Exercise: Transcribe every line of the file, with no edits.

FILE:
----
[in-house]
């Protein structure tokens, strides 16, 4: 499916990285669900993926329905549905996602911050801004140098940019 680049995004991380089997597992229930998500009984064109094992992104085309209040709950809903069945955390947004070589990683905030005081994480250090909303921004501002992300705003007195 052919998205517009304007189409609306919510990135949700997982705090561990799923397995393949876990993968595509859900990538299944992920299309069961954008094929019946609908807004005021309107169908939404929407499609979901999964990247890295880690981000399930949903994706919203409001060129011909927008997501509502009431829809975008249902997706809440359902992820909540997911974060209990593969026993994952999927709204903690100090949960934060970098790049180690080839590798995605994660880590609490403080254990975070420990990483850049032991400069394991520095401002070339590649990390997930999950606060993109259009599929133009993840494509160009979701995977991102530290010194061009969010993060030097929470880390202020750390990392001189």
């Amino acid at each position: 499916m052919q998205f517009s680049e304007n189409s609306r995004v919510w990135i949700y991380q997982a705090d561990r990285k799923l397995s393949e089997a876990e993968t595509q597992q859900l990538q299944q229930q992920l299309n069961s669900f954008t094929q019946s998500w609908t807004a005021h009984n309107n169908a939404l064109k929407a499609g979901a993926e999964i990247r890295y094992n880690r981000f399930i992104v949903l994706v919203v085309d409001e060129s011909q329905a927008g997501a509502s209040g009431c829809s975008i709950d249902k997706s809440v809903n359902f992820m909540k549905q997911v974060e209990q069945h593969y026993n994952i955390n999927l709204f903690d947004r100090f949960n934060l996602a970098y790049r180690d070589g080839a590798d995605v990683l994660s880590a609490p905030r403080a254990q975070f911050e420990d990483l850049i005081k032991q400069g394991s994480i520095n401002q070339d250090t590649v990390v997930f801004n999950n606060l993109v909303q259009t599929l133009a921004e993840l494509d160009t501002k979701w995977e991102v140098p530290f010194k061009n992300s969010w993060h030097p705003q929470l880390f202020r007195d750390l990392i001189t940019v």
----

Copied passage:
[in-house]
């Protein structure tokens, strides 16, 4: 499916990285669900993926329905549905996602911050801004140098940019 680049995004991380089997597992229930998500009984064109094992992104085309209040709950809903069945955390947004070589990683905030005081994480250090909303921004501002992300705003007195 052919998205517009304007189409609306919510990135949700997982705090561990799923397995393949876990993968595509859900990538299944992920299309069961954008094929019946609908807004005021309107169908939404929407499609979901999964990247890295880690981000399930949903994706919203409001060129011909927008997501509502009431829809975008249902997706809440359902992820909540997911974060209990593969026993994952999927709204903690100090949960934060970098790049180690080839590798995605994660880590609490403080254990975070420990990483850049032991400069394991520095401002070339590649990390997930999950606060993109259009599929133009993840494509160009979701995977991102530290010194061009969010993060030097929470880390202020750390990392001189």
């Amino acid at each position: 499916m052919q998205f517009s680049e304007n189409s609306r995004v919510w990135i949700y991380q997982a705090d561990r990285k799923l397995s393949e089997a876990e993968t595509q597992q859900l990538q299944q229930q992920l299309n069961s669900f954008t094929q019946s998500w609908t807004a005021h009984n309107n169908a939404l064109k929407a499609g979901a993926e999964i990247r890295y094992n880690r981000f399930i992104v949903l994706v919203v085309d409001e060129s011909q329905a927008g997501a509502s209040g009431c829809s975008i709950d249902k997706s809440v809903n359902f992820m909540k549905q997911v974060e209990q069945h593969y026993n994952i955390n999927l709204f903690d947004r100090f949960n934060l996602a970098y790049r180690d070589g080839a590798d995605v990683l994660s880590a609490p905030r403080a254990q975070f911050e420990d990483l850049i005081k032991q400069g394991s994480i520095n401002q070339d250090t590649v990390v997930f801004n999950n606060l993109v909303q259009t599929l133009a921004e993840l494509d160009t501002k979701w995977e991102v140098p530290f010194k061009n992300s969010w993060h030097p705003q929470l880390f202020r007195d750390l990392i001189t940019v």